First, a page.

Advanced aspects of Family Law

ldrop2071  2021-2022  Louvain-la-Neuve

Advanced aspects of Family Law
5.00 credits
30.0 h
Q2
Language
French
Main themes
The in-depth, bilingual study of human and family law will be structured into three sub-themes.
The legal status of the person: status of the embryo, assisted procreation, sexual identity, protection of vulnerable persons, end of life.
The legal regulation of couple relationships: specificity of marriage, recognition of homosexual couples, protection of de facto couples, patrimonial and alimentary solidarity within the couple, (coherent?) articulation of the different legal statuses of the couple, etc.
The legal regulation of parental relationships: "anonymous" or "discreet" childbirth, co-maternity, surrogate motherhood, status of step-parent, status of foster parent, homoparent and homoparental status, egalitarian accommodation, equality of inheritance, etc.
All these topics are expressly addressed from the perspective not only of Belgian law, but also, to a large extent, from the perspective of comparative and international family law.
Learning outcomes

At the end of this learning unit, the student is able to :

1 The specific objective of the course is the theoretical and critical study of the legal rules applicable in different areas of personal and family property law. It returns to certain themes seen within the framework of the courses in personal and family law (Bac 3) and family property law (Master 1) by deepening them from the privileged angle of comparative and international law.
This course is part of a coherent option of three courses. The holders of the option courses form a teaching team: they consult each other on the contents and methods of each course to ensure complementarity.
The course is based on participatory teaching methods (project-based or problem-based learning, commentary on jurisprudence or doctrines, debates with guests, field studies) allowing the student to develop a critical, prospective and inventive outlook independently. The student is encouraged to participate in the course and to be involved in learning, which has both an individual and a collective dimension. In this perspective, the teachers of the different options consult within the Faculty about the pedagogical devices implemented.
The contribution of this EU to the development and mastery of the competences and achievements of the program(s) is accessible at the end of this sheet, in the section "Programs/training courses offering this teaching unit (EU)".
 
Content
The in-depth, bilingual study of human and family law will be structured into three sub-themes.
  • The legal status of the person: status of the embryo, assisted procreation, sexual identity, protection of vulnerable persons, end of life.
  • The legal regulation of couple relationships: specificity of marriage, recognition of homosexual couples, protection of de facto couples, patrimonial and alimentary solidarity within the couple, (coherent?) articulation of the different legal statuses of the couple, etc.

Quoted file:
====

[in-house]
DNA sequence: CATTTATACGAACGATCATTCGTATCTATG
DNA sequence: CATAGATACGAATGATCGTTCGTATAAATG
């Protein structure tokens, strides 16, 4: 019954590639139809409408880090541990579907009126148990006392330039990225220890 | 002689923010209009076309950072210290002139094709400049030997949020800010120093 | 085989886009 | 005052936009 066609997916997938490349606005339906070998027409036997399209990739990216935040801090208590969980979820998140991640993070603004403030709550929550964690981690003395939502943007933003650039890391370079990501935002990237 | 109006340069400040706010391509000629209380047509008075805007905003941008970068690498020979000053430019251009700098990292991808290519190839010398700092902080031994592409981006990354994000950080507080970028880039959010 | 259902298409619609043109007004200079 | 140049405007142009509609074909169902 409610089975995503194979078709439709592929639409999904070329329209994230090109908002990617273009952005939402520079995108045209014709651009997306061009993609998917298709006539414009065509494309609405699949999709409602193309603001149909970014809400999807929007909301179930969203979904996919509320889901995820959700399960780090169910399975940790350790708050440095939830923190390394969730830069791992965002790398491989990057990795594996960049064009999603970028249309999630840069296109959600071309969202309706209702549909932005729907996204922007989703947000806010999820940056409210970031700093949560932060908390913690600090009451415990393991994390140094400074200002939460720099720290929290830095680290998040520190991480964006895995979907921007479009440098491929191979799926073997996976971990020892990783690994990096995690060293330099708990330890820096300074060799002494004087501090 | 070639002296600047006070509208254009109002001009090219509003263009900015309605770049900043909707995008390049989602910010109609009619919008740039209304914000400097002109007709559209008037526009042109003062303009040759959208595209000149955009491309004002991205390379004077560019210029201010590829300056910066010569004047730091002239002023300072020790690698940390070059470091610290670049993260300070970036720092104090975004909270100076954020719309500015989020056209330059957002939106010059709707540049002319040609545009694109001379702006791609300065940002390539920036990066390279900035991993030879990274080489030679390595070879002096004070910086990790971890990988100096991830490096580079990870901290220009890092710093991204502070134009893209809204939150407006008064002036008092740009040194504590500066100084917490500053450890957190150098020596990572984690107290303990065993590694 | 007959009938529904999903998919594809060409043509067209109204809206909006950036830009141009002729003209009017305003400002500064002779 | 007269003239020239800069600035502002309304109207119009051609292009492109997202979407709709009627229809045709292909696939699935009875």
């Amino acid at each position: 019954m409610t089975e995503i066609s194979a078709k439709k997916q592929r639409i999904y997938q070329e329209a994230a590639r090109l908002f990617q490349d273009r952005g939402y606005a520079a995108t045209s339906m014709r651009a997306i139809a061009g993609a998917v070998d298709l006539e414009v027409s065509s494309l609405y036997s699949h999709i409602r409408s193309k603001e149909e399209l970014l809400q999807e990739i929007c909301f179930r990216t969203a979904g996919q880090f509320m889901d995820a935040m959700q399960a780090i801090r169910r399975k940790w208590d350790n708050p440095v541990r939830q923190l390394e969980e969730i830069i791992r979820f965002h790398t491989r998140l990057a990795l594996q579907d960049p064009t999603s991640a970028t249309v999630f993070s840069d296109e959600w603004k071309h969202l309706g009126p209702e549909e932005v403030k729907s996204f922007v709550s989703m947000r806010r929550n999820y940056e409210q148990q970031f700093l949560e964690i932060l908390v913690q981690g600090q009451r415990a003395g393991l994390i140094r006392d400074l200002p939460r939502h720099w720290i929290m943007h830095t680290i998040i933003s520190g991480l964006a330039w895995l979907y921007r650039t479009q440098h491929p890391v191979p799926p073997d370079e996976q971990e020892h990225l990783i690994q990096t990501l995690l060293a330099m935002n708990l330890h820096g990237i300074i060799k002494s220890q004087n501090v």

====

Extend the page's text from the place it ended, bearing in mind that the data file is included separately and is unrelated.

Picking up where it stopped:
• The legal regulation of parental relationships: "anonymous" or "discreet" childbirth, co-maternity, surrogate motherhood, status of step-parent, status of foster parent, homoparent and homoparental status, egalitarian accommodation, equality of inheritance, etc.
All these topics are expressly addressed from the perspective not only of Belgian law, but also, to a large extent, from the perspective of comparative law and international family law.
Teaching methods
The course truly highlights comparative and international family law.
It combines lectures presenting the basic principles and interactive exchanges between teachers and students. In order for these exchanges to be of high quality, students will sometimes be invited to view a video, read a legal text or answer a short online questionnaire prior to the course. 
The course welcomes a number of international guests who come sometimes to explain the principles of human and family law as it is conceived and practiced in their country and sometimes to share their specific expertise in comparative or international family law. To date, we have welcomed professors from Canada, France, Great Britain and Italy.
Evaluation methods
Students will be evaluated in two ways:
  • 12 points will be awarded on the basis of work done by the students in small groups (of three or four). This collective work will consist precisely in an in-depth and critical analysis of a Belgian, international or foreign regulation or decision in one of the fields studied during the course.
  • 8 points will be awarded within the framework of an examination relating to the subject studied in the lecture course. It will be a written and open book examination. The evaluation will focus on the student's ability to critically evaluate the choices made in different legal systems. The examination questions may be formulated in English.
Students may, but are not required to, use English for both the writing of the assignment and the answers to the examination. 
Other information
The course is given in French and English.
Online resources
For each topic seen in the course, teachers provide students via Moodle with either lecture notes or a doctrinal reference contribution. Powerpoint presentations are also prepared and made available to students. 
Bibliography
V. le site Moodle du cours.
Teaching materials
  • V. le site Moodle du cours
Faculty or entity


Programmes / formations proposant cette unité d'enseignement (UE)

Title of the programme
Sigle
Credits
Prerequisites
Learning outcomes
Master [120] in Law (shift schedule)

Master [120] in Law

Master [120] in Family and Sexuality Studies